Brooklyn is not a viable option, as the design of Barclays Center doesn't suit NHL hockey, as the capacity is 14,500. Had the original Frank Gehry design not been shelved for the cheaper design, then we could seriously talk about it as a venue for the Isles. Now if they could manage to get a deal in place to build a new arena for the Isles, perhaps Barclays could be a temporary venue for the team.

The Isles would not be forced to pay a territory fee to the Rangers since NYC is considered the territory for both clubs (When the Devils came to NJ, they had to pay a territory fee to the Rangers, the Isles and the Flyers.).

The problem is that the area cannot support three NHL teams. Haven't the Devils been having issues with attendance as well?

The Isles and Devils announced that they will play a pre-season game in the Barclays center this coming October. Approx 24 Hours later, Ed Mangano, a top nassau County exec came out for the first time in more than 3 months stating that plans are in the works to start with developers to work on the Nassau Coliseum site. It was a wake up call that the Isles may finally move out of Nassau. I can promise you that neither political party wants to be the ones responsible for losing the Isles so something may end up getting worked out.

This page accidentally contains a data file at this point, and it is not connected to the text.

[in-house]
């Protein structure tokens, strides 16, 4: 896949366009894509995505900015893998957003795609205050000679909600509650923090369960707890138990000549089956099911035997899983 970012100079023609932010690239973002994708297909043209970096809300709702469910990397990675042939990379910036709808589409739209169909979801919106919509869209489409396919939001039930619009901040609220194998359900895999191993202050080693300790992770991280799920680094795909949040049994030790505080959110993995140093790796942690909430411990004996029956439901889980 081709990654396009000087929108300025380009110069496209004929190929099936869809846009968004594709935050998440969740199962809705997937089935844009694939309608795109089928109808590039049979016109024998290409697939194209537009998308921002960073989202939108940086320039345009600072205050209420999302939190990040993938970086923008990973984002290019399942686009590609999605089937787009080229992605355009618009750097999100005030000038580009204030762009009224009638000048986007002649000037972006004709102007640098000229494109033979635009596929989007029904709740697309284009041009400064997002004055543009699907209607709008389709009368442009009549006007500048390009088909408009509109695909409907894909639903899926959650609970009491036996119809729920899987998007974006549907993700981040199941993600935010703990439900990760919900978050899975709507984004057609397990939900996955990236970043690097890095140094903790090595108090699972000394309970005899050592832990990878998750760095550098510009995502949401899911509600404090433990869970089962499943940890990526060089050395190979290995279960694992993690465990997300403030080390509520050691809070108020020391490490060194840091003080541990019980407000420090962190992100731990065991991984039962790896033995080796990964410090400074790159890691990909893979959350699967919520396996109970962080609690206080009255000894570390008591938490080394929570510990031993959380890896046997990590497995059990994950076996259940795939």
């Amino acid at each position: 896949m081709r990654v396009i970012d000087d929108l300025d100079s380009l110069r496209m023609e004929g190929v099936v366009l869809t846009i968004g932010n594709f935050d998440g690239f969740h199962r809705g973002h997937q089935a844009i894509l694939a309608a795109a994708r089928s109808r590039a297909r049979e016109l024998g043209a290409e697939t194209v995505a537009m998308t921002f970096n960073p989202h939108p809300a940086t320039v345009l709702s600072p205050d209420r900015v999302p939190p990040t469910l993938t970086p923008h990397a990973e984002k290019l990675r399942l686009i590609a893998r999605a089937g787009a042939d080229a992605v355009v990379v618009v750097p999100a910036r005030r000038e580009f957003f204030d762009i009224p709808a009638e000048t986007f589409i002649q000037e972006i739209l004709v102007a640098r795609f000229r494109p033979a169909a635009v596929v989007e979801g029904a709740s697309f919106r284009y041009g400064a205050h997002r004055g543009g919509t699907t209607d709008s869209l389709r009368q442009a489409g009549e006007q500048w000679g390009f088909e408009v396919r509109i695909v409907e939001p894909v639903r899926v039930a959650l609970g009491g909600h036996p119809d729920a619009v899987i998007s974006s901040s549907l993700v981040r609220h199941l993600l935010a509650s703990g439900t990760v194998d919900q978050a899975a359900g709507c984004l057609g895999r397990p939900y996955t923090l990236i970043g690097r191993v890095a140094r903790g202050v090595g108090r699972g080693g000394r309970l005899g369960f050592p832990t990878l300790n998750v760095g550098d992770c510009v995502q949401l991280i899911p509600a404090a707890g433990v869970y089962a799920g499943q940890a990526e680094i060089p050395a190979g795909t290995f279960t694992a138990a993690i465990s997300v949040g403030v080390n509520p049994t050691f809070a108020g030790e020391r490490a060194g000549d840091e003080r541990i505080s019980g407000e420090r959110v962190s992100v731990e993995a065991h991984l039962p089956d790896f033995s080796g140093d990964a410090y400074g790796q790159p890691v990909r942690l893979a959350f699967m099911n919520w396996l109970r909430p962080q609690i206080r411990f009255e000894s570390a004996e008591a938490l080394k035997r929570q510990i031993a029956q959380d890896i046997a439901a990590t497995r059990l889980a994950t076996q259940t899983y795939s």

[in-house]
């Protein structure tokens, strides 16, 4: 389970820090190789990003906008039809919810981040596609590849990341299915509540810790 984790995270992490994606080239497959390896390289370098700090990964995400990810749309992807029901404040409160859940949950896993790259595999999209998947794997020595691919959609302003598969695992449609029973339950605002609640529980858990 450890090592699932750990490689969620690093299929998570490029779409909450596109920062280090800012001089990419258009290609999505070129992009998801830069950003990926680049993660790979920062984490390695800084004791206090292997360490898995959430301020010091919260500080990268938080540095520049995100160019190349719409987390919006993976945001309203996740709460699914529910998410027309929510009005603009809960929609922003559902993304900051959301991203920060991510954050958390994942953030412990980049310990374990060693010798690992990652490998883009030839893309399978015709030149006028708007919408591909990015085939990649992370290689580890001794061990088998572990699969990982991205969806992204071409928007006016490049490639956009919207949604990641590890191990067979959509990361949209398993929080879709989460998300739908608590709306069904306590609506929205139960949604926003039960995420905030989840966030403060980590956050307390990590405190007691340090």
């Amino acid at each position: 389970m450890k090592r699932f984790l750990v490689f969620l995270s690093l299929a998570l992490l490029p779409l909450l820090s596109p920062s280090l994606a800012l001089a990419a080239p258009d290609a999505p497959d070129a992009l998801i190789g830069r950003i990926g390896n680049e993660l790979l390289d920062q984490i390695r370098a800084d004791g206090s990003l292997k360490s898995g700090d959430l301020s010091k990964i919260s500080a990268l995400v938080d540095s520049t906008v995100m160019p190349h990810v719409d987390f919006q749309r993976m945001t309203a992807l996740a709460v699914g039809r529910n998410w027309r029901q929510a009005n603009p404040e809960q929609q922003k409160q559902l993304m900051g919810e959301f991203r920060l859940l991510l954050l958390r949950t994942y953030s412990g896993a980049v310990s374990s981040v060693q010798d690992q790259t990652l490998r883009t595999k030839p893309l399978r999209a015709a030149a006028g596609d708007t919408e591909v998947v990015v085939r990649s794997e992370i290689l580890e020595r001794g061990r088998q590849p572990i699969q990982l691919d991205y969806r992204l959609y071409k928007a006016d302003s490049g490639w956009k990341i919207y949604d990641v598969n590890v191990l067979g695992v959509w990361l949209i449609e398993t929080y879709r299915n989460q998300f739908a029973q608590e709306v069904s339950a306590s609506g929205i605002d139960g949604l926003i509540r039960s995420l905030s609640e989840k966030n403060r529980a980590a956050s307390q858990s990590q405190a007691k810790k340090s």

The Barclays center, though small for hockey (about 14500) would be a very viable option. The isles average about 11k a game but the biggest issue has been lack of Public transportation. Brooklyn would fix that with the subways and LIRR about a block away. The fans are there.......The future is there......we just need a new building.